Sociology and Anthropology

Conversion to Islam in South Asia: Problems in Analysis

From the earliest times, South Asia has been a scene of invasion. It is a long tale of incursion, conquest, settlement, and then assimilation. The Greek& Sakas, and Eushanas forced their way in as dominant groups and established kingdoms and dynasties, only to be assimilated by what Dr. Spear called “the Hindu sponge.” The push by Muslims into the sub-continent was by well-worn routes and to a familiar pattern of conquest and rule, first of Sind and the Punjab, then of the Gangetic Plain, and, finally, of almost the whole of South Asia.

Conquest and settlement were not followed by assimilation, however. Muslims retained a separate identity and their numbers, proportionate and absolute, grew until today a quarter of all Muslims in the world are to be found in South Asia. In 1975, they formed some 97 percent of the population of Pakistan, 85 percent of that of Bangladesh, and 13 percent of that of
India.

But these Muslims come from different roots and origins, they speak different languages, and their understanding and practice of Islam differs according to their educational and social background and to their regional and geographical setting. Many of them are of Arab, Afghan, Mughal and Persian descent, but the majority of them are descendants of South Asian converts to Islam.

The spread and expansion of Islam and its acceptance by such large groups of people of a variety of ethnic, historical, and cultural backgrounds and across a range of diverse geographical areas can scarcely be the outcome of any simple uniform process. Conversion to Islam is thus a challenging and absorbing subject for research. Yet it has attracted the attention of scholars only since the last decade of the nineteenth century.

What follows does not claim to be more than a preliminary and rather hurriedly prepared survey of the main theories about conversion to Islam propounded by Asian and Western scholars. The dearth of source material presents difficulties as “medieval Islam” produced no missionaries, bishops, baptismal rites, or other indicators of conversion that could be conveniently recorded by the Muslim chronicler. Hopefully the subject will be a spur to the detailed review and analysis of sources, modern and medieval, which the subject both deserves and requires.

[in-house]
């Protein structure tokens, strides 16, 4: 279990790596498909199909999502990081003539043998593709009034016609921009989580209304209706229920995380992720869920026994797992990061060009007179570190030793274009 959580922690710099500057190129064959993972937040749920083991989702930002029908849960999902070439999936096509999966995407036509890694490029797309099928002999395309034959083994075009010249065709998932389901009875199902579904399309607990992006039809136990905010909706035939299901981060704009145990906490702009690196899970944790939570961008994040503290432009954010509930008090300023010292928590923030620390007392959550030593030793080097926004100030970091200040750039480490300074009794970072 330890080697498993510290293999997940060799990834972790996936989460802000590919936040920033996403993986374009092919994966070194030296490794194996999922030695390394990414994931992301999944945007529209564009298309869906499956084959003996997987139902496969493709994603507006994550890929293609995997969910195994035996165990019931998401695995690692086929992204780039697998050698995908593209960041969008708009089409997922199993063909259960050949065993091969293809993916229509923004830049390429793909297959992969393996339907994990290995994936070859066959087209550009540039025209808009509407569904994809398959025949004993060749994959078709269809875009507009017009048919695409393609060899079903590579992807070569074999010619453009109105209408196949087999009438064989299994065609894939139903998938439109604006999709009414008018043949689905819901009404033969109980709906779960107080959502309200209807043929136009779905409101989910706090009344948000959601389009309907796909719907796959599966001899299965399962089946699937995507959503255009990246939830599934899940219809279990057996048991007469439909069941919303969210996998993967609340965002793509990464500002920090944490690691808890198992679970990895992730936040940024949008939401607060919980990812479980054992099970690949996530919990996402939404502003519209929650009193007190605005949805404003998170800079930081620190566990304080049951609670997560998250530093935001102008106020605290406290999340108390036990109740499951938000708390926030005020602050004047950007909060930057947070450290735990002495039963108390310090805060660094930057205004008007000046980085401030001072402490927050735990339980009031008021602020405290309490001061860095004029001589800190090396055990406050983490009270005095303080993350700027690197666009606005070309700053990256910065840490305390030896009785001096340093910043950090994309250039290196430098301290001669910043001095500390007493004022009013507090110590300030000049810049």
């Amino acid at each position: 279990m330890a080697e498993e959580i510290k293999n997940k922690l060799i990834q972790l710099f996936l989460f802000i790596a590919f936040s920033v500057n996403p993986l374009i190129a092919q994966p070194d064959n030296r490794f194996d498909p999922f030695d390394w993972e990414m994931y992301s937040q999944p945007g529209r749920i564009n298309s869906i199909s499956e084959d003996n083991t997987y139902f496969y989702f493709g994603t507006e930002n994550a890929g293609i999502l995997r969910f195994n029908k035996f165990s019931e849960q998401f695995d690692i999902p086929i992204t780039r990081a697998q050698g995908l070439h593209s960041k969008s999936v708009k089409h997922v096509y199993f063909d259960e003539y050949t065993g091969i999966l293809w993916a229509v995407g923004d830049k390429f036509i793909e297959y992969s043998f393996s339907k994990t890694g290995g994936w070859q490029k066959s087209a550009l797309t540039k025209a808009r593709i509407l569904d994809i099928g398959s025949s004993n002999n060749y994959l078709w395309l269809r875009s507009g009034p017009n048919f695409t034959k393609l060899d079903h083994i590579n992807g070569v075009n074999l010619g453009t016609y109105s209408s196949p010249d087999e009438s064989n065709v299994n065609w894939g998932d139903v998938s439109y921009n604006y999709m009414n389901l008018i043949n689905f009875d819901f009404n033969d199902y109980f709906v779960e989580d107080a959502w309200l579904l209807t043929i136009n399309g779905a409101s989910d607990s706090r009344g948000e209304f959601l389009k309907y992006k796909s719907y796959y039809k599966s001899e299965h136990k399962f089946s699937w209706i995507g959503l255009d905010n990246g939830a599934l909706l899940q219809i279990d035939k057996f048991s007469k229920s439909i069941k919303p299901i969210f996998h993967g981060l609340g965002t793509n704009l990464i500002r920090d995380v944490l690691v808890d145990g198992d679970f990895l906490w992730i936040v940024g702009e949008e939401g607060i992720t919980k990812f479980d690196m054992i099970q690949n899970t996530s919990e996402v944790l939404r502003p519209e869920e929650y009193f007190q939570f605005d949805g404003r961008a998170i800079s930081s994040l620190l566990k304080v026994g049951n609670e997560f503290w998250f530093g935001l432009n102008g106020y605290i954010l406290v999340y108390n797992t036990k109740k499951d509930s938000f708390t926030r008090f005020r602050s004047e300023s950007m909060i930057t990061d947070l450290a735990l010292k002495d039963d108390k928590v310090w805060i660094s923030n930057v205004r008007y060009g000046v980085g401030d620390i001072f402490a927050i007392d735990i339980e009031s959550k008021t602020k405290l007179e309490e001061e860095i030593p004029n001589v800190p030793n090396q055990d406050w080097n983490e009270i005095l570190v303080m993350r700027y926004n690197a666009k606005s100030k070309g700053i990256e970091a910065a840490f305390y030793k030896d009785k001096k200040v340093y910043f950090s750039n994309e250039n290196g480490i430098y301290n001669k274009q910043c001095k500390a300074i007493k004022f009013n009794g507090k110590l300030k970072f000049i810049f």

The fact that conversion in South Asia was a subject which demanded investigation followed h m the administrative needs and practices of the British government of India in the later nineteenth century’ and from the religious experiences and structures of the Christian West. It was the need to survey and map the resources of the Raj which led to the holding of censuses, effective from 1871 onward, and the writing of provincial and district gazetteers from about the same date. The codification of law, the recording of custom and revenue settlement, the process of enumeration, and the classification and analysis of information about Muslims had three effects. First it made the size and numerical importance of the Muslim element in South Asia startlingly apparent, it demonstrated the social diversity of its components, and it drew attention to the very varied degree of acceptance and understanding of orthodox Islam among those who professed to be Muslims when questioned by census officials. Once it was clear that a majority of South Asian Muslims must be converts6 rather than immigrants, then European writers could begin to ask how conversion had been effected and what meaning should be given to the process.

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